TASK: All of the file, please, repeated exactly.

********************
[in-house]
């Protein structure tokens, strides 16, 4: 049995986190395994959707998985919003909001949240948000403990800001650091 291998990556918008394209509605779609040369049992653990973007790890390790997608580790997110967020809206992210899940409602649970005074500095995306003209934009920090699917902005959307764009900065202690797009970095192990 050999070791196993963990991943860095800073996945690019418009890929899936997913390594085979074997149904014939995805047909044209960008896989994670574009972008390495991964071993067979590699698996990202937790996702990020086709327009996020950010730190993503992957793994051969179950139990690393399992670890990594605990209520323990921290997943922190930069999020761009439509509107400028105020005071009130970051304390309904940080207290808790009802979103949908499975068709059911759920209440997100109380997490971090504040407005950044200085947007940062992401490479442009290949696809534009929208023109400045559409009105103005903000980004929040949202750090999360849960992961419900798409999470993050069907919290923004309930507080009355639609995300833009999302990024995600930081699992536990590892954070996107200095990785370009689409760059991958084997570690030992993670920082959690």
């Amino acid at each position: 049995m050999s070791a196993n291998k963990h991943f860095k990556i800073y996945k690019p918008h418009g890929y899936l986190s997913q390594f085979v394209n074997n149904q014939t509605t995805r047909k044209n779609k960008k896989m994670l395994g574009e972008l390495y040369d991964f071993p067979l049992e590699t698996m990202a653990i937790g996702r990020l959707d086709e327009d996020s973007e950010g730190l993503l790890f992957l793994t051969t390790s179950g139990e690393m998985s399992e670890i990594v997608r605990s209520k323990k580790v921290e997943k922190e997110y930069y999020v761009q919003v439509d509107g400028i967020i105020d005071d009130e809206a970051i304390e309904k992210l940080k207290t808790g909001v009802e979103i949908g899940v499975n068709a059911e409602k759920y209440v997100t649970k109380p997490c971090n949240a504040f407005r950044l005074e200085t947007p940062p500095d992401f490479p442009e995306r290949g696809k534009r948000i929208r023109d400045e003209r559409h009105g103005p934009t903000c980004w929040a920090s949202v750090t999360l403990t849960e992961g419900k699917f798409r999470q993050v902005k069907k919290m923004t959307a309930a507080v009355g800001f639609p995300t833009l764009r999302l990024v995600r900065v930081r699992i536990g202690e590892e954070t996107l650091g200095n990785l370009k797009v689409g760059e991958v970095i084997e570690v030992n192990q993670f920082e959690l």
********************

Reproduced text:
[in-house]
């Protein structure tokens, strides 16, 4: 049995986190395994959707998985919003909001949240948000403990800001650091 291998990556918008394209509605779609040369049992653990973007790890390790997608580790997110967020809206992210899940409602649970005074500095995306003209934009920090699917902005959307764009900065202690797009970095192990 050999070791196993963990991943860095800073996945690019418009890929899936997913390594085979074997149904014939995805047909044209960008896989994670574009972008390495991964071993067979590699698996990202937790996702990020086709327009996020950010730190993503992957793994051969179950139990690393399992670890990594605990209520323990921290997943922190930069999020761009439509509107400028105020005071009130970051304390309904940080207290808790009802979103949908499975068709059911759920209440997100109380997490971090504040407005950044200085947007940062992401490479442009290949696809534009929208023109400045559409009105103005903000980004929040949202750090999360849960992961419900798409999470993050069907919290923004309930507080009355639609995300833009999302990024995600930081699992536990590892954070996107200095990785370009689409760059991958084997570690030992993670920082959690």
């Amino acid at each position: 049995m050999s070791a196993n291998k963990h991943f860095k990556i800073y996945k690019p918008h418009g890929y899936l986190s997913q390594f085979v394209n074997n149904q014939t509605t995805r047909k044209n779609k960008k896989m994670l395994g574009e972008l390495y040369d991964f071993p067979l049992e590699t698996m990202a653990i937790g996702r990020l959707d086709e327009d996020s973007e950010g730190l993503l790890f992957l793994t051969t390790s179950g139990e690393m998985s399992e670890i990594v997608r605990s209520k323990k580790v921290e997943k922190e997110y930069y999020v761009q919003v439509d509107g400028i967020i105020d005071d009130e809206a970051i304390e309904k992210l940080k207290t808790g909001v009802e979103i949908g899940v499975n068709a059911e409602k759920y209440v997100t649970k109380p997490c971090n949240a504040f407005r950044l005074e200085t947007p940062p500095d992401f490479p442009e995306r290949g696809k534009r948000i929208r023109d400045e003209r559409h009105g103005p934009t903000c980004w929040a920090s949202v750090t999360l403990t849960e992961g419900k699917f798409r999470q993050v902005k069907k919290m923004t959307a309930a507080v009355g800001f639609p995300t833009l764009r999302l990024v995600r900065v930081r699992i536990g202690e590892e954070t996107l650091g200095n990785l370009k797009v689409g760059e991958v970095i084997e570690v030992n192990q993670f920082e959690l």